When you’re shopping for dinnerware, whether casual or formal, there is a wide variety of dinnerware materials from which to choose. Porcelain, stoneware, bone china, and other materials have their own qualities, features and, yes, drawbacks.
To make the best decision, it’s a good idea to learn about the properties of each material. Use this guide so you'll be better educated when you are shopping for dinnerware.
Often less expensive than other types of dinnerware, earthenware is ceramic that has been glazed and fired. It is what is typically used for hand-painted designs and has a thick, heavy and rustic look and feel. It’s not as durable and strong as other types of dinnerware and is prone to chipping.
It is often porous, which means it could stain or absorb liquid, so avoid leaving it submerged in water. Check with the manufacturer, but most glazed earthenware is dishwasher safe and can be used in the microwave.
Brands to Look For: Tabletops Unlimited
Another type of fired ceramic dinnerware, stoneware is usually a little more durable than earthenware because the clay has vitreous (glass) material added to it for strength. The body of stoneware is thicker and more opaque than finer materials like porcelain and china and can be finished with a variety of glaze textures, such as shiny, satin or matte.
It is typically used in casual, everyday place settings. Most good-quality stoneware is very versatile to use and to maintain. It can go in the microwave, dishwasher, oven, and freezer (of course, check with the manufacturer for the specific qualities of your dinnerware). It should not be exposed to sudden or extreme temperature changes.
Ironstone is a type of stoneware.
Porcelain or China
Porcelain and china are both terms that refer to dinnerware made of a fine-particle clay, typically comprised of feldspar, kaolin, and quartz, that is fired at a higher temperature. This makes the resulting dinnerware extremely durable and nonporous.
This process also allows the body to be thinner and more delicately constructed, which gives it a translucent appearance, as well as allowing for shaped details to be incorporated into the design of the body.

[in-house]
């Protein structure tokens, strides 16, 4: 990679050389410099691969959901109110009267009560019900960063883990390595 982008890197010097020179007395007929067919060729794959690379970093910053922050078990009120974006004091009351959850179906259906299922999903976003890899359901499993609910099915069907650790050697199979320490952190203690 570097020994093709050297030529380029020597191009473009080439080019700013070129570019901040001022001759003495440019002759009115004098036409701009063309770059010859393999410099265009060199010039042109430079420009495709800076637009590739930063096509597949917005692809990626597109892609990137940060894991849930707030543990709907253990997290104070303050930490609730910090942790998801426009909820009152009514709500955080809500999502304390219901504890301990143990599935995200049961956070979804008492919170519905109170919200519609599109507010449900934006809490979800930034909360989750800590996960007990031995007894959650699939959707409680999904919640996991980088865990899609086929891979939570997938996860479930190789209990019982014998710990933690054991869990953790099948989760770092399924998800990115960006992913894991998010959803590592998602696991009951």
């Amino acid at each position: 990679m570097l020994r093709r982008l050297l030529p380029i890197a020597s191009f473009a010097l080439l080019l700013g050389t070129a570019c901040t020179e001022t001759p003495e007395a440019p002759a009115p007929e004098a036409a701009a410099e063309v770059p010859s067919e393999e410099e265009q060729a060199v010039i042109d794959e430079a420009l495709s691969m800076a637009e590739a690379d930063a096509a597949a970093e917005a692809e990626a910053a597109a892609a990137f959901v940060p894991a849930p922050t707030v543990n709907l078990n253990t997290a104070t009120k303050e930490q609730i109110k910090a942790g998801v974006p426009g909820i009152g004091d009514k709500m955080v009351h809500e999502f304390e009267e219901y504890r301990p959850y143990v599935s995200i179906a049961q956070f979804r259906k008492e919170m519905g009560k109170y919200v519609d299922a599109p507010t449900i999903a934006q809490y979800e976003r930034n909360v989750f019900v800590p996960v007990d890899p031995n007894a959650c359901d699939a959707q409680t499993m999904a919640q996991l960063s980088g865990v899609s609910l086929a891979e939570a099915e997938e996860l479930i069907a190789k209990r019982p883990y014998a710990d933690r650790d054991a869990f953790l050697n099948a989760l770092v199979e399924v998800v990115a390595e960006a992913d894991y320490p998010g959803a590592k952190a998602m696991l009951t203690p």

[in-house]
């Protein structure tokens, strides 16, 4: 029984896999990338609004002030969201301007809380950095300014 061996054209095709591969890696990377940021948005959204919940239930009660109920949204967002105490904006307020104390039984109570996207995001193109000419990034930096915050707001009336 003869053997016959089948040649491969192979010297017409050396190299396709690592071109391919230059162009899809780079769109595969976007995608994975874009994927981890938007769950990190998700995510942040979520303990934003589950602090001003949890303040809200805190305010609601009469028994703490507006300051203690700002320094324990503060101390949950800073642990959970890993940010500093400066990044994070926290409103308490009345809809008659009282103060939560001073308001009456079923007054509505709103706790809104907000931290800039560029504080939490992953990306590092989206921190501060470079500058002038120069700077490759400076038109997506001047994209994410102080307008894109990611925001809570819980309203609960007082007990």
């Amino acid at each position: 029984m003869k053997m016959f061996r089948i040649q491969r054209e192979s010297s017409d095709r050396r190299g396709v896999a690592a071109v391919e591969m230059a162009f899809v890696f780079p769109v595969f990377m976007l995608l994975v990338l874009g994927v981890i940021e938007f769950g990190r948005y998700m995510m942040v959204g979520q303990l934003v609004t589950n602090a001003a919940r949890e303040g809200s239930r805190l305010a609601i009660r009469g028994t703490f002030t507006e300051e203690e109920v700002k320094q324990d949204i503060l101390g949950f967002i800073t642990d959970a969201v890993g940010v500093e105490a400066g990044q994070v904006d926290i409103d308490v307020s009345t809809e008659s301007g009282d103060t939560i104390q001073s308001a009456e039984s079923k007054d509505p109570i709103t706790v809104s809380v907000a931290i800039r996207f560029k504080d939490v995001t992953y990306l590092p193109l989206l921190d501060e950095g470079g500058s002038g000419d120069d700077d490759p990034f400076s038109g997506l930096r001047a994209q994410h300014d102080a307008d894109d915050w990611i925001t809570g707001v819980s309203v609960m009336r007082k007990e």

Most fine china is dishwasher-, microwave-, and oven-safe unless the manufacturer indicates otherwise. China that has a gold, silver or platinum border should not be microwaved, and lemon- or citrus-scented detergent might damage metal accents.
Porcelain often has a more upscale look, lending itself to more formal dining occasions, but it also can be used every day to make any meal a little more elegant.
Bone ash (which is, yes, actually made from animal bones) is combined with porcelain clay and fired at a slightly lower temperature than porcelain to produce a material that is very lightweight, translucent and delicate in feel, with a milky appearance.
Despite its fragile appearance, this is actually the strongest and most durable ceramic dinnerware. Most bone china is dishwasher safe and, unless it has metallic banding, it can go in the microwave and oven as well.
Bone china, as with porcelain, can be used daily or reserved for a more formal dining occasion.
Vitrified glass is glass, usually opaque in the case of dinnerware, that has been fired at an ultra-high temperature so that it is nonporous and extremely durable.
The best-known vitrified glass dinnerware is Corelle, which is a proprietary glass laminate that is virtually indestructible—it will not break or chip even when dropped onto a hard floor.
Vitrified glass is safe to use in the dishwasher and microwave, and is ideal for children or outdoor use because of its durability.
Look to the Corelle brand for vitrified glass.
If you're looking for unbreakable plates, Melamine is the way to go. This plastic material is lightweight but has a sturdy, inflexible feel and a glossy finish. It is virtually indestructible and is ideal for children or outdoor use.
It is usually dishwasher safe on the top rack, but not suitable for the microwave or oven, and should not be heated with food in it. Melamine is BPA free.
Zak! Designs is a good brand for Melamine dinnerware.